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Alto

Ivan Petrov

In the choir since 2014

Ivan Petrov was born on March 3, 1990 in Mariinsk (Kemerovo Oblast, Russia). He finished the Mariinsk music school specializing in accordion and vocals. In 2007, Ivan entered the Glinka State Conservatory (Novosibirsk), where he studied vocals as a countertenor under Honored Artist of Tyva, Zhanna Vasilievna Chalova. In 2014, Ivan Petrov obtained his Master’s degree from the Conservatory.

CAN YOU REMEMBER YOUR FIRST MUSICAL IMPRESSION?
This was probably from the time when I was studying at music school. I was learning to play the accordion, and we had just started working on Bach’s music, which made an immense impression on me. His melodies are truly passionate, impulsive, powerful and harmonious.
TO YOU PERSONALLY, HOW IS LISTENING TO MUSIC DIFFERENT FROM PLAYING IT YOURSELF?
When I’m playing a piece, I get more immersed into it than when I’m just listening. Listening is not as intriguing; I prefer to play music. When you know the piece well enough to have grasped its very sense, you can turn off your mind when playing it — and then it feels like you are an instrument yourself, channeling the music from some greater power.
WHAT MUSIC DO YOU FIND THE MOST INSPIRING?
To me that would be music by Purcell and Monteverdi. Purcell’s melodism and Monteverdi’s harmonies appeal to me greatly.
WHAT DO YOU VALUE THE MOST IN WORKING WITH MUSICAETERNA?
MusicAeterna is a troupe that never stops evolving. We keep experimenting, we switch from music piece to music piece, we constantly learn and try something new. It is very educating, and it is really fun to do! For instance, I have recently taken a liking to Indian music and started learning to play the bansuri and the sitar. That is when I discovered that old European music (which I had considered the pinnacle of all music) stemmed from Indian raga — or had a lot in common with it, at least.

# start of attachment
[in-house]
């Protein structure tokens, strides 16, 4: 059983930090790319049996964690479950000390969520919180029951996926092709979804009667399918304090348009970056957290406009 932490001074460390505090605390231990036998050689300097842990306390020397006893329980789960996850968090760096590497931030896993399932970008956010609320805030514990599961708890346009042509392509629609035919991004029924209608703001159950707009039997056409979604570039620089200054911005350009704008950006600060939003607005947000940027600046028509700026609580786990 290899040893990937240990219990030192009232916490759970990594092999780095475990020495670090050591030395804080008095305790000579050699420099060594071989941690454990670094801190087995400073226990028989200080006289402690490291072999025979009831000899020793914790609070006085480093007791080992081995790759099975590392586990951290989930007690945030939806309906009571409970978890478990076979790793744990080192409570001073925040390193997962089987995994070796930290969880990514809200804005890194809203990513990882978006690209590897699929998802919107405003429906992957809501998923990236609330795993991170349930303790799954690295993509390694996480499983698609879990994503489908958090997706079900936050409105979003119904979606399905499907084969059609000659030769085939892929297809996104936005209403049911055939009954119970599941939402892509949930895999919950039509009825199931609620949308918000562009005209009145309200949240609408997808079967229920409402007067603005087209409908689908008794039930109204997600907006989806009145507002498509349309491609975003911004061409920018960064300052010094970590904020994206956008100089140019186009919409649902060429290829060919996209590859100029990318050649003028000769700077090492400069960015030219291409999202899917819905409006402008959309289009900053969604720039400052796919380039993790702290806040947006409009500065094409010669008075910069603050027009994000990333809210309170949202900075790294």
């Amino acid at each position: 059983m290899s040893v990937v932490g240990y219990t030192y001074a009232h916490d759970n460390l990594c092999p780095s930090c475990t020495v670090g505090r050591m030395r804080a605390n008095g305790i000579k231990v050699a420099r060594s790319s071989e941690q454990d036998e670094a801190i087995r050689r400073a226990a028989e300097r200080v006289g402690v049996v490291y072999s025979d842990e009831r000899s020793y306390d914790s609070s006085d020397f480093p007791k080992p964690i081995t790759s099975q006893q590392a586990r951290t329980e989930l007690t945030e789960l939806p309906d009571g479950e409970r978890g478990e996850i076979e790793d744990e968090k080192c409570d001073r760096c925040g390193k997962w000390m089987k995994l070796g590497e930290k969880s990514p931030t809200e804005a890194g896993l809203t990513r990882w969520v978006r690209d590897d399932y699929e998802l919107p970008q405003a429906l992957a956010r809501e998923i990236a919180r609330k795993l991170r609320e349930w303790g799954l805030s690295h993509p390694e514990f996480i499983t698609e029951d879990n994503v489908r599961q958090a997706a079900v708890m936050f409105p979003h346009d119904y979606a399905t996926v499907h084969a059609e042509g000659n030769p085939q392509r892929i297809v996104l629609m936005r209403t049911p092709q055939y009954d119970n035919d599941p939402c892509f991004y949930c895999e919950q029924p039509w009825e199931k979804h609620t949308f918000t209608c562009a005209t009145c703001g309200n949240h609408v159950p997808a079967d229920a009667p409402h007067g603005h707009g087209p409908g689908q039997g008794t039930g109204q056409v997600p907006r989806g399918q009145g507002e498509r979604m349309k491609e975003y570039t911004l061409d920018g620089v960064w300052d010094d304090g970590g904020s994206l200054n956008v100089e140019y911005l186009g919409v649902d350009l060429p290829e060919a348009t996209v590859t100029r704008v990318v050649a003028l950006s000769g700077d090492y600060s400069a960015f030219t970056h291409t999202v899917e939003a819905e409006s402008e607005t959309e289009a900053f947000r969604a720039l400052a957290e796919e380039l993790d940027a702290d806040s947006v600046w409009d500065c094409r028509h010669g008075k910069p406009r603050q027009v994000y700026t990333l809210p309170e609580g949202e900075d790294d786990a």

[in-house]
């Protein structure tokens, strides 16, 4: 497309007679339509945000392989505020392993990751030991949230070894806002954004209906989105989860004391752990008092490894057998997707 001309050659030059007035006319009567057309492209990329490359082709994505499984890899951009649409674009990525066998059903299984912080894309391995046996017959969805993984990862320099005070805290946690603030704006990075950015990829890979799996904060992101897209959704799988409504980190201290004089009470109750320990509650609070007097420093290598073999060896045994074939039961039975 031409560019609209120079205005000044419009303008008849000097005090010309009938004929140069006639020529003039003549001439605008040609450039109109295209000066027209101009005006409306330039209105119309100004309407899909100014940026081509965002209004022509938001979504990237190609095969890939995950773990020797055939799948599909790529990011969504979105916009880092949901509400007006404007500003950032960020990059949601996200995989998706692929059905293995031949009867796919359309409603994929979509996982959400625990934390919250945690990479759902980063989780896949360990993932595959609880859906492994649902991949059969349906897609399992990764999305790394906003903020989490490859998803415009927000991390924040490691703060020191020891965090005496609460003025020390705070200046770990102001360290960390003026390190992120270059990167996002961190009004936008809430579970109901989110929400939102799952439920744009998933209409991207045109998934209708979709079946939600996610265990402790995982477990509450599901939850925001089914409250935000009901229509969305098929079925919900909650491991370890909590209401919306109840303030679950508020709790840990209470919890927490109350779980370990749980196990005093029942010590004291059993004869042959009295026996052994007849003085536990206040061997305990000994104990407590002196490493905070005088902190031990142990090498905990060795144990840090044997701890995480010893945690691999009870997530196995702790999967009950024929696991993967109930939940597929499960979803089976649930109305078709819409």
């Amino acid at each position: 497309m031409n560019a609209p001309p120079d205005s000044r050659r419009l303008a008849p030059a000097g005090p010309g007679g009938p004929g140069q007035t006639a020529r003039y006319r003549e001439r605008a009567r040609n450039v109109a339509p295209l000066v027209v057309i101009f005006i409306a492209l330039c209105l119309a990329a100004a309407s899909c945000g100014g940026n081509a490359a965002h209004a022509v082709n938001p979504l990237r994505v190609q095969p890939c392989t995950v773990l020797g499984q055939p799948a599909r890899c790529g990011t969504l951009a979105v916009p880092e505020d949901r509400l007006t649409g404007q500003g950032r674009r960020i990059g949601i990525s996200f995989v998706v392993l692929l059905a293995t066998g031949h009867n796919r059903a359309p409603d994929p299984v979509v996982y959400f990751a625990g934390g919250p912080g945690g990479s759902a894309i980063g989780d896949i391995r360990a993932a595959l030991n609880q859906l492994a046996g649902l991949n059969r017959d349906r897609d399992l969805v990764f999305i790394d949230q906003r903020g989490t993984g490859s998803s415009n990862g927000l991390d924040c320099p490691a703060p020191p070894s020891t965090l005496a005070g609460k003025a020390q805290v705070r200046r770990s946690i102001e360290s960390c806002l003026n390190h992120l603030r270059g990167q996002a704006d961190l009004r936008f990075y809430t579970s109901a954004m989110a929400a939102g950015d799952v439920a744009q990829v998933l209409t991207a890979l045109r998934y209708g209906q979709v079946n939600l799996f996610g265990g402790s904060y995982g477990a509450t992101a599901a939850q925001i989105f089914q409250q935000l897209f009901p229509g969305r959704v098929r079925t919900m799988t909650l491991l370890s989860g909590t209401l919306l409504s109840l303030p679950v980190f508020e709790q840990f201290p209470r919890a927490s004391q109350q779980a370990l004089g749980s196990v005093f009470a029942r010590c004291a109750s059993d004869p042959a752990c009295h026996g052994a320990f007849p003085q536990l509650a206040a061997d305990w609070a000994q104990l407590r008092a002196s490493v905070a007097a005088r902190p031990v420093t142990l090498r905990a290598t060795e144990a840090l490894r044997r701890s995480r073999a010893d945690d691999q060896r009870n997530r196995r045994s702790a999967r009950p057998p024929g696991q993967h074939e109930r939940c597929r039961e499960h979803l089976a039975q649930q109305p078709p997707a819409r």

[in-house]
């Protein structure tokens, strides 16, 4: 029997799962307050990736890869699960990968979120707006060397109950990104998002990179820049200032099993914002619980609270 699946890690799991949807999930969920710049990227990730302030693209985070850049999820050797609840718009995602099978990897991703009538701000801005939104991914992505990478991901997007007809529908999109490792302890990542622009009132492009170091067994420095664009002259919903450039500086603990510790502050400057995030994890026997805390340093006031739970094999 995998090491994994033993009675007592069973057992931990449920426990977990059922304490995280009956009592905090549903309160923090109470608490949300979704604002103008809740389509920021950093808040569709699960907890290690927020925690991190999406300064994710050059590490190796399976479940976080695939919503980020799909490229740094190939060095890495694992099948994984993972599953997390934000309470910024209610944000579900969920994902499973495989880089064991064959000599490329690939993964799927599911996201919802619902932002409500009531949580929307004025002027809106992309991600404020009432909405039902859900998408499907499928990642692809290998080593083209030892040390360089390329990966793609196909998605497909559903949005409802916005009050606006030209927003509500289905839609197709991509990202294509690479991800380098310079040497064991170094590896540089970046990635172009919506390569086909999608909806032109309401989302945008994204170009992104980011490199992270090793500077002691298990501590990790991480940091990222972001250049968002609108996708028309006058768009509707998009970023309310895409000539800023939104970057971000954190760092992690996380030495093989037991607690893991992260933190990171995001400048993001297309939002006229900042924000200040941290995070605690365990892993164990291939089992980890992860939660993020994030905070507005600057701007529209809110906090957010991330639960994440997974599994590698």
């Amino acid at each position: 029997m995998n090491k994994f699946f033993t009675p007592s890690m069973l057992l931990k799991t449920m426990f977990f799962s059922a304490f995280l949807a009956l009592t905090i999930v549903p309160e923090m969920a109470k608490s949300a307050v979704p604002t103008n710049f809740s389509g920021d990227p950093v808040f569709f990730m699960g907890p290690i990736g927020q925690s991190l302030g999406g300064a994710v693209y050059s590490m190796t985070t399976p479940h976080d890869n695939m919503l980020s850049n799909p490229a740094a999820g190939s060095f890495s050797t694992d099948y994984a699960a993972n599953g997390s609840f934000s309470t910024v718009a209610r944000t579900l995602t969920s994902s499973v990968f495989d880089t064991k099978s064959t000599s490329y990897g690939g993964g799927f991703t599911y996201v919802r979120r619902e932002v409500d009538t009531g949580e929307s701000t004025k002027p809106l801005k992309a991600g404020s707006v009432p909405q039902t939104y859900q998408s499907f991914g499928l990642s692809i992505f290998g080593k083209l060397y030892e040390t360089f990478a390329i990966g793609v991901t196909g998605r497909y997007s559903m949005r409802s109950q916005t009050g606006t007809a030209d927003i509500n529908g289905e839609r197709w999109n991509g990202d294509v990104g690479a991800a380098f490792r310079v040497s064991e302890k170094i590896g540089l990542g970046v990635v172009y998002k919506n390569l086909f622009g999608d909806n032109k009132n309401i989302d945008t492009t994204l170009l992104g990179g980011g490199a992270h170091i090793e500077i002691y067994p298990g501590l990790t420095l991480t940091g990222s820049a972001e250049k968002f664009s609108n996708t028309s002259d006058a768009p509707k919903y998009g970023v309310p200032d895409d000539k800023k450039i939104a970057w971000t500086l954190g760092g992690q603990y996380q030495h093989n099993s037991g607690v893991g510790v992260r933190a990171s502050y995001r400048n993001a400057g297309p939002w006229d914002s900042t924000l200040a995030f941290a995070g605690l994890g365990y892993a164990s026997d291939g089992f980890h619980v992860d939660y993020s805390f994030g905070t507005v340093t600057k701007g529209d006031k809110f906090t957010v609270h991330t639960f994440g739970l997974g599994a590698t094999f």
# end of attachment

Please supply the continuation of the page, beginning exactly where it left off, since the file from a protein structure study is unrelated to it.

WHAT HAS BEEN YOUR FAVOURITE EXPERIMENT WITH THE MUSICAETERNA CHOIR?
The introduction of countertenors to the choir. The thing is, no other ensemble in Russia works with this type of voice. During my time at the conservatory, I could not find a job and everyone was laughing at me. So I had to work as a mime and as a photographer. This is why I am eternally grateful to Teodor for using my voice not only for old music but for classical and even contemporary music as well. This has been a unique experience.

musicAeterna choir events

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An event of Salzburg Festival

Dmitry Shostakovich
Symphony No. 13 in B flat minor ‘Babi Yar’ op. 113

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An event of Salzburg Festival

Paul Dessau
Guernica – Piano piece after Picasso

Karl Amadeus Hartmann
Piano Sonata ‘27. April 1945’

Dmitry Shostakovich
String Quartet No. 8 in C minor op. 110 – ‘In memory of the victims of fascism and the war’

Alfred Schnittke
Requiem for solo voices, choir and chamber ensemble

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An event of Salzburg Festival

Bela Bartok (1881 – 1945)
Bluebeard´s Castle
Opera in one act, op. 11 Sz. 48 (1918)

Carl Orff (1895 – 1982)
De temporum fine comoedia
The Play of the End of Times — Vigilia (Original version1973)

Performance by Romeo Castellucci and Teodor Currentzis

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An event of Salzburg Festival

Bela Bartok (1881 – 1945)
Bluebeard´s Castle
Opera in one act, op. 11 Sz. 48 (1918)

Carl Orff (1895 – 1982)
De temporum fine comoedia
The Play of the End of Times — Vigilia (Original version1973)

Performance by Romeo Castellucci and Teodor Currentzis

+
An event of Salzburg Festival

Bela Bartok (1881 – 1945)
Bluebeard´s Castle
Opera in one act, op. 11 Sz. 48 (1918)

Carl Orff (1895 – 1982)
De temporum fine comoedia
The Play of the End of Times — Vigilia (Original version1973)

Performance by Romeo Castellucci and Teodor Currentzis